# Probability of 3 Events Calculator

**Toss a coin**, **roll a dice**, and ask someone to tell you a number: we can tell you the chance of you guessing the outcomes of these events with our probability of 3 events calculator.

In this calculator, you will learn:

- What is an
**independent event**; - The most important
**rules of probability**: calculation of the**probability of multiple events**; - Which are the possible combinations of the probability of 3 events;
- The formulas for the probabilities of 3 events (3 events, exactly one and two events, at least one and two events, and no events).

Don't take any chance on your homework, and check your results with our tool!

## What are independent events?

In probability, **independent events** are entirely disjointed events: the probability of one occurring (or not) does not influence the others. Imagine two people in different cities throwing a coin: the outcome of each toss is **entirely independent** of the other. On the other hand, the first full moon of spring and the date of Easter are dependent events as you can learn from the Easter date calculation formula - we can predict one based on the other.

Independent events have an important role in statistics and probability since dealing with them is way easier than dealing with events that have some degree of **correlation**.

## How to calculate the probability of multiple events?

There are simple rules to calculate the probability of multiple events. Assume that the events $A$, $B$, etc.. are independent, and define:

- $P(A)$ the probability of $A$ occurring; and
- $P(B)$ the probability of $B$ occurring,
- ...

We can already define the probability of an event **not happening**. We use the **complement rule**, which states that given an event $A$ with occurrence probability $P(A)$, the probability of **not occurrence** is:

Now we can introduce the rules to calculate the probability of occurrence of one, none, or multiple events.

- To calculate the probability of a given number of events happening together, we can multiply the probabilities of occurrence of the disjointed events.
- To calculate the probability of
**at least**some events happening out of the total, we need to sum the correct probabilities;

## Take three: the probability of 3 independent events

In the probability of 3 events calculator, we will deal with just three independent events. It will give us enough material to calculate many combinations. But when do we need to know the probability of 3 independent events?

It may be useful while playing a game or calculating the likelihood of bad weather during a trip. Even if it doesn't always look like it, the probability is useful, and you can find it **everywhere**!

Let's see it from a practical point of view of three parallel resistors. What is the probability that at least two of them will be still working after ten years if the probability that a resistor breaks after ten years is 20%? Using our calculator, you can immediately see the result is **nearly 90 %** if you set $P(A) = P(B) = P(C) = 80 \text{ } \%$. It's quite handy, isn't it? Check Omni's if you want to know more about this topic.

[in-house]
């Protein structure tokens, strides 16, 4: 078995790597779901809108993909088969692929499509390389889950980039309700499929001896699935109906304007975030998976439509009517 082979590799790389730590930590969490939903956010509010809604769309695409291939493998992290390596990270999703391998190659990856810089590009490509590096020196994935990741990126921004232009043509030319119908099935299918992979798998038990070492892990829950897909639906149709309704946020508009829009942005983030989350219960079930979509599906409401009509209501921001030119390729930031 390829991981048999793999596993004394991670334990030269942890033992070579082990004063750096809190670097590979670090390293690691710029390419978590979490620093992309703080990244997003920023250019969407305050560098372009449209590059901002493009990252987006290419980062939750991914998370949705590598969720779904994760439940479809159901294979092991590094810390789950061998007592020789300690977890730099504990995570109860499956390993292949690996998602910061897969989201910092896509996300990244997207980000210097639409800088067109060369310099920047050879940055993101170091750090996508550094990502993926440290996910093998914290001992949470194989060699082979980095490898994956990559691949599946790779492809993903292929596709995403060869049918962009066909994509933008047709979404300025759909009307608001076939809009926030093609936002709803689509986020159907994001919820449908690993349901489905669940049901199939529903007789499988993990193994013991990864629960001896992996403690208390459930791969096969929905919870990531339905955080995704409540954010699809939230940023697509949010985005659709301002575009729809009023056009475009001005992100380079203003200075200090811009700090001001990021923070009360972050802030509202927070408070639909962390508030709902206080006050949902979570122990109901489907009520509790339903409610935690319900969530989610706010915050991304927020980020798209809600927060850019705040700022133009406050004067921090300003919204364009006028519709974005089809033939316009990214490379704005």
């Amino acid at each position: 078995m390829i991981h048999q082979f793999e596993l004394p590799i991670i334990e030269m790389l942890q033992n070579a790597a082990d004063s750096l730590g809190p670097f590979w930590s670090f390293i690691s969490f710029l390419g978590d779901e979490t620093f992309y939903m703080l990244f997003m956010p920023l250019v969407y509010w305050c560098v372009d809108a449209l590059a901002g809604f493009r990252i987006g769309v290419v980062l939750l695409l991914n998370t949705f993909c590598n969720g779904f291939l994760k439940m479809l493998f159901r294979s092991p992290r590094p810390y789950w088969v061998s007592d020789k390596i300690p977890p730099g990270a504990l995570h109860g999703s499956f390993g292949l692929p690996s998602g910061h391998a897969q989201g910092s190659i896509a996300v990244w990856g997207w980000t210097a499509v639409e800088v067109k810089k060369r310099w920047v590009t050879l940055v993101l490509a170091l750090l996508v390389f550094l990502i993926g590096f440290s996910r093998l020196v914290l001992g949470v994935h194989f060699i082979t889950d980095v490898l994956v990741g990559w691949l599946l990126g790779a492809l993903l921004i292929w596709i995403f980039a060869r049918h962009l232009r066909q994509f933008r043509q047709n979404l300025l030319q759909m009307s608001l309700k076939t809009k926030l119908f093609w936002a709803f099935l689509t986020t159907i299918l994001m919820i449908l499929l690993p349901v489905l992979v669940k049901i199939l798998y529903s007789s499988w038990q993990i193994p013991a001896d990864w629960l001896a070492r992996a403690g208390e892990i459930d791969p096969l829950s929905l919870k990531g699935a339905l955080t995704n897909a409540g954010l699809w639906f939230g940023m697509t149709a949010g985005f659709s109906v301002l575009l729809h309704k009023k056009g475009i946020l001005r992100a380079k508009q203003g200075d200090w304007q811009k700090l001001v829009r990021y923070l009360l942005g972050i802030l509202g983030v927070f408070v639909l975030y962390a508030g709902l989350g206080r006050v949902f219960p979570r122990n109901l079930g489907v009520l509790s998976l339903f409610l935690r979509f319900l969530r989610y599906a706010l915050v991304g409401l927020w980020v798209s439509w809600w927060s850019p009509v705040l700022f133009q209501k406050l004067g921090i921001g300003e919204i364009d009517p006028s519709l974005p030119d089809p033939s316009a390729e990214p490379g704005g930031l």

## How to calculate the probability of 3 events

Here we will explain how to calculate the probability of multiple events. With 3 events, we have various choices:

- Calculate the probability of all 3 events occurring;
- Calculate the probability of at least one occurring;
- Calculate the probability of exactly one occurring;
- Calculate the probability of at least two occurring;
- Calculate the probability of exactly two occurring; and
- Calculate the probability of none of them occurring.

The formulas for the probability of 3 events are closely related to the formulas we've seen for two events. Introducing the event $C$ with probability $P(C)$, let's discover the possible combinations!

#### The probability of **all 3 events occurring**

To calculate the probability of all 3 events occurring, we multiplicate the disjointed probabilities:

It's easier to see the meaning of this calculation on an Euler-Venn diagram:

#### The probability of **at least one event** occurring

When considering 3 events, the formula for the probability of **at least one of them occurring** asks us to sum the probabilities of the three events happening disjointedly and removing the redundant products:

Take a look at the Euler-Venn diagram again: we highlighted the area corresponding to this quantity!

#### The probability of **exactly one** event occurring

If you want to calculate the probability of **exactly one* event happening out of three, you need to exclude the other two. We have three combinations:

- $A$ happens, and $B$ and $C$ don't: $P(\bar{A}\cap \bar{B}\cap \bar{C})$;
- $B$ happens, and $A$ and $C$ don't: $P(B\cap \bar{A}\cap \bar{C})$; and
- $C$ happens, and $A$ and $B$ don't: $P(C\cap \bar{A}\cap \bar{B})$;

Sum these probabilities to get the final result:

Applying the rule of the complement, and rearranging the formula, we can find the following result:

#### The probability of **at least two** and **exactly two** events occurring

For the probabilities of these combinations of independent events, we calculate two equations similar to the previous ones:

- To calculate the probability of
**at least**two events, we consider the pairs $P(A\cup B)$, $P(A\cup C)$, and $P(B\cup C)$. You can try your hand with the math, starting from the Euler-Venn diagram. - To calculate the probability of
**exactly**two events, we need to consider only the intersections between two sets.

#### The probability of **no events** occurring

For the probability of no events occurring out of three independent events, we calculate the following expression:

Where the second term corresponds to the probability of **at least one event occuring**.